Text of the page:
Needless to say, Donald Trump doesn’t understand any of that, or care. Someone told him that other presidents didn’t have the guts to move the embassy, so he did it. But that move, along with withdrawing from the Iran nuclear deal negotiated by Barack Obama, definitely gave him credibility with right-wing Jews and the Israeli government, and Trump seemed to have a lovefest with Netanyahu throughout most of his presidency. Then things went off the rails.
It’s been reported earlier that Trump believed that Netanyahu had upstaged him at a White House event and used the opportunity to campaign for himself. But he was extremely angry that Bibi congratulated Joe Biden after the latter’s 2020 election victory, reportedly saying that Netanyahu “was very early — like, earlier than most. I haven’t spoken to him since. F**k him.” Trump believed that he had been instrumental in Netanyahu’s electoral victory (Israel has had so many recent elections it’s hard to keep track) and wanted him to refuse to acknowledge that Biden had won. Later, Trump told Barak Ravid, whose book “Trump’s Peace: The Abraham Accords and the Reshaping of the Middle East” chronicles the Trump/Netanyahu relationship, that the congratulatory video was the main reason Netanyahu lost his next election: “That hurt him badly with the people of Israel,” Trump said. “As you know, I’m very popular in Israel. I think it hurt him very badly.”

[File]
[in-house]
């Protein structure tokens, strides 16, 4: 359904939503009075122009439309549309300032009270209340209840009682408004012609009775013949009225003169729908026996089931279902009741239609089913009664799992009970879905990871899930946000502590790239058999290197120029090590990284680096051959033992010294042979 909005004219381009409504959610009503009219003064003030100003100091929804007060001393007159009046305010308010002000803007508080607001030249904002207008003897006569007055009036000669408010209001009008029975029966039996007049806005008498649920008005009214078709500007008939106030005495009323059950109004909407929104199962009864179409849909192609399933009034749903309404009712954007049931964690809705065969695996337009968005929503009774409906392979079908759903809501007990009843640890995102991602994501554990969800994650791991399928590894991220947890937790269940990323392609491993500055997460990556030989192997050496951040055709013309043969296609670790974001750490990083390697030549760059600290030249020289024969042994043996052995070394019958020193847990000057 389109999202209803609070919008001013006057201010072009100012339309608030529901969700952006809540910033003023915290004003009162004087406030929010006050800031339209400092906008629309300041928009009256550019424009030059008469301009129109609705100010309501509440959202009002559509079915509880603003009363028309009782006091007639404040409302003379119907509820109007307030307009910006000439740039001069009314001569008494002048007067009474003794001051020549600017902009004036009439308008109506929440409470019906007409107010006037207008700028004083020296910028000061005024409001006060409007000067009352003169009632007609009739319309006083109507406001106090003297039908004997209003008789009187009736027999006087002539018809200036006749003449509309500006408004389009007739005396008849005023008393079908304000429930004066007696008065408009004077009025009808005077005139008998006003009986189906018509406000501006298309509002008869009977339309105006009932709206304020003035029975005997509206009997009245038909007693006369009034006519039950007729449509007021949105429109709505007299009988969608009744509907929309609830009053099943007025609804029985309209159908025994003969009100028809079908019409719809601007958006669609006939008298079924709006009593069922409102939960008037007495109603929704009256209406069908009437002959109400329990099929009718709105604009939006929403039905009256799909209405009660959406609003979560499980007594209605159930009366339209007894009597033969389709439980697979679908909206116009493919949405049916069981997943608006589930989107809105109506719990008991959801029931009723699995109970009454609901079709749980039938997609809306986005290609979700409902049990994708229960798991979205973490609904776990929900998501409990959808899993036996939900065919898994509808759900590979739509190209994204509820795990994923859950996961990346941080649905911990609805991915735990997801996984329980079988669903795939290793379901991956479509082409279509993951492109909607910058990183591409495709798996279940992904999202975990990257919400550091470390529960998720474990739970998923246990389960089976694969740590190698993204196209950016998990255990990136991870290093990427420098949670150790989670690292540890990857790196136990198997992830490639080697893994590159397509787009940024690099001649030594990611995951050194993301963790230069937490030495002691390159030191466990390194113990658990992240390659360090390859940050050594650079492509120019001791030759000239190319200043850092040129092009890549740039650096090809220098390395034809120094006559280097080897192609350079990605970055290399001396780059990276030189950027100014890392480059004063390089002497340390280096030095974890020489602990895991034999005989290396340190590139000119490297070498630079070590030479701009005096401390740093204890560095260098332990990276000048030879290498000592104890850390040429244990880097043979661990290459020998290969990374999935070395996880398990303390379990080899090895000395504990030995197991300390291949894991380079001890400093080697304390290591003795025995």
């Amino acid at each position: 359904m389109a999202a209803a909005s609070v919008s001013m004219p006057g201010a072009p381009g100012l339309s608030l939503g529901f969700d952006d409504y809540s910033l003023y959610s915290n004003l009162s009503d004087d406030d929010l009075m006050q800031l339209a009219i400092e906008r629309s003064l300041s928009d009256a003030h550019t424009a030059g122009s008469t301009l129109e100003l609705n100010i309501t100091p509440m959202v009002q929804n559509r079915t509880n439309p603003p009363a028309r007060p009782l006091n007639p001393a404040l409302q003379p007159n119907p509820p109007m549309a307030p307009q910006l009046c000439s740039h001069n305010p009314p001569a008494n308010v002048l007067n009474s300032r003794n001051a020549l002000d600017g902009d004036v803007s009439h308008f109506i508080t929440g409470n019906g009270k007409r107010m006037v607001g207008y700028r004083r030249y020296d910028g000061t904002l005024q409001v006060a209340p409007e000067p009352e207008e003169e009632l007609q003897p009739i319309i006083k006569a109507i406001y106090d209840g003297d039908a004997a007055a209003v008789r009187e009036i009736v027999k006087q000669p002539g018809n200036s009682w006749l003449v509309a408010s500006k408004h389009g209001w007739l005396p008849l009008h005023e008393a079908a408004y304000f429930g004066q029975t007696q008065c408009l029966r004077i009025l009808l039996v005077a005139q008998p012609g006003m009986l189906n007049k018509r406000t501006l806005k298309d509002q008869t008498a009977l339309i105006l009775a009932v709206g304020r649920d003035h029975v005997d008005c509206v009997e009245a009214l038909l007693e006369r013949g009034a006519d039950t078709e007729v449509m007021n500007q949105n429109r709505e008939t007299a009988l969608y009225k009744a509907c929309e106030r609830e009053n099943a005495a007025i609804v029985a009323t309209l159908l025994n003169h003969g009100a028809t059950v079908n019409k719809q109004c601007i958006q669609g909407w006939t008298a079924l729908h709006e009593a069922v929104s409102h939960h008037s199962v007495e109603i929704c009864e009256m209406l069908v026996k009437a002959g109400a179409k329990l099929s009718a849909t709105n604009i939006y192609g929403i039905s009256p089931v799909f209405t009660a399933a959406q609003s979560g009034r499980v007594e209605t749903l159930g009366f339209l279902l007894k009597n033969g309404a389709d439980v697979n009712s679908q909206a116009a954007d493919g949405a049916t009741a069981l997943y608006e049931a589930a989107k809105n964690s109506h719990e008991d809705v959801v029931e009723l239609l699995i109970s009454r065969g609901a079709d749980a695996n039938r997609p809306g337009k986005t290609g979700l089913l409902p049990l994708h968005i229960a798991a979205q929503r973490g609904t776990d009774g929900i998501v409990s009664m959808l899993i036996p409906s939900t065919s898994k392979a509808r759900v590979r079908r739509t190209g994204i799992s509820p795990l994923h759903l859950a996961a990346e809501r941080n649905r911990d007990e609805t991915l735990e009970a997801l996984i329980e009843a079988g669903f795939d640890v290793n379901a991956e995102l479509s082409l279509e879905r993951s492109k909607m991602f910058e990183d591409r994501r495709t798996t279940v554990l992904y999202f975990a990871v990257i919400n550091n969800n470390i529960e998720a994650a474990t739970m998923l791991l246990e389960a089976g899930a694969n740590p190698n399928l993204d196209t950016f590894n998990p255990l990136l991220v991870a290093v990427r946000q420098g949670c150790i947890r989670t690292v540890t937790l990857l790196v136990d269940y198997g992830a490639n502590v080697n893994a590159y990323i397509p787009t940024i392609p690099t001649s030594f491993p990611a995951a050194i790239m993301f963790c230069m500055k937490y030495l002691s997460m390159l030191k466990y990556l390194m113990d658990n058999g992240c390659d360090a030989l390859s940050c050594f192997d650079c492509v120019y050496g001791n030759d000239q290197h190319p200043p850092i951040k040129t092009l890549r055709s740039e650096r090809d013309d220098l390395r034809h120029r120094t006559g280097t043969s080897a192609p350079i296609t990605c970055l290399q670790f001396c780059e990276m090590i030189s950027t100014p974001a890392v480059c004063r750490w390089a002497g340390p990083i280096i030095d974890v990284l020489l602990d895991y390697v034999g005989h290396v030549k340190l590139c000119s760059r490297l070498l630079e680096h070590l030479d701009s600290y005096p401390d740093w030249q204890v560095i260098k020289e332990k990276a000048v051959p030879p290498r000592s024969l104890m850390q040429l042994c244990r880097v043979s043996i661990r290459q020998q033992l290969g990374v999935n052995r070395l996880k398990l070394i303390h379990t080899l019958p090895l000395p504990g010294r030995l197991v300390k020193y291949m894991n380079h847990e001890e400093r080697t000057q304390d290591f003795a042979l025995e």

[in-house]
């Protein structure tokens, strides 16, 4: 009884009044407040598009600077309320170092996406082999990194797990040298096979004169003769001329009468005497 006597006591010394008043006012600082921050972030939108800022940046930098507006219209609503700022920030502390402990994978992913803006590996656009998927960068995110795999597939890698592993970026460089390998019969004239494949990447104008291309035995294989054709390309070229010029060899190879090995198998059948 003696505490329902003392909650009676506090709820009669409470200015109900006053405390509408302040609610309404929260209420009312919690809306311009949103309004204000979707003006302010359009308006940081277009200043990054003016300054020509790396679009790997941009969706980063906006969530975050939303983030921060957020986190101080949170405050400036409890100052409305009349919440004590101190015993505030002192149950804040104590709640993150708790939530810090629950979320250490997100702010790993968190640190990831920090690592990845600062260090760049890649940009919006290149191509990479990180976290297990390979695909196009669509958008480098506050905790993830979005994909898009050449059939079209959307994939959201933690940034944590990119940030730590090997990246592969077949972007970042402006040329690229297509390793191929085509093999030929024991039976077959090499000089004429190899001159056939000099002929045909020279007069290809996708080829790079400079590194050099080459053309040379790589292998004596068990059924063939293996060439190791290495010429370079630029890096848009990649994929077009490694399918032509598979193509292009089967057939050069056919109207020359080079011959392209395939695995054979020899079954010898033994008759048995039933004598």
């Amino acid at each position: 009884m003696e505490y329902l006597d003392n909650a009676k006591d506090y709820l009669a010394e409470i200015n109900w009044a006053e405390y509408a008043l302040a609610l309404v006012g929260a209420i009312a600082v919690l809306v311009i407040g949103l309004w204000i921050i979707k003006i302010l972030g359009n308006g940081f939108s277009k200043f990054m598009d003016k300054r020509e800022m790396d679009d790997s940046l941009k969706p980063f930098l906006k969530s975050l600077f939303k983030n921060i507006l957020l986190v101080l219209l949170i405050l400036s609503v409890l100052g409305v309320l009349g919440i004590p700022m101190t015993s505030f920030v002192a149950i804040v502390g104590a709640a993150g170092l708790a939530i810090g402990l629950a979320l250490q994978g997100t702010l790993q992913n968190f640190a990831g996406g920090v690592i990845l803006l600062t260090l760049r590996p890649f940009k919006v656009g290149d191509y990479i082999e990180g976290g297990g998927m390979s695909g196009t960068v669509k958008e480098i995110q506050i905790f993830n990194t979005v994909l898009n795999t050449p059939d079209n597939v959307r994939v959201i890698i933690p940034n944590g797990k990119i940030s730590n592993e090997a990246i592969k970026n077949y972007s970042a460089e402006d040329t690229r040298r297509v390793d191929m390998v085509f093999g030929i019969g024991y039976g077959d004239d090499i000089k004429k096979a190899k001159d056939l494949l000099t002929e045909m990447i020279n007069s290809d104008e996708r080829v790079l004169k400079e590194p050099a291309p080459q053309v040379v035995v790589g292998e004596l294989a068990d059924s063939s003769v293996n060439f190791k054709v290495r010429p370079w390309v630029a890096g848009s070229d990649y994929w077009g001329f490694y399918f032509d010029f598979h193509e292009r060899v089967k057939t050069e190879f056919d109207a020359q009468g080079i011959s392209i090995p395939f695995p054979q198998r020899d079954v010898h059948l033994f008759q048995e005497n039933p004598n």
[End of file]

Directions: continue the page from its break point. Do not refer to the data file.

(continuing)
So maybe it’s no surprise that during a Trump rally in Florida this week, the ex-president aired his grievances against Netanyahu in the immediate aftermath of the catastrophic Hamas attack on Israel and the early stages of what’s likely to be a protracted war in Gaza. It’s not like we haven’t seen shockingly bellicose rhetoric from U.S. political leaders in recent days, but at least their comments related to vital matters at hand, with thousands of people killed on both sides and news about atrocities and war crimes running on television 24/7.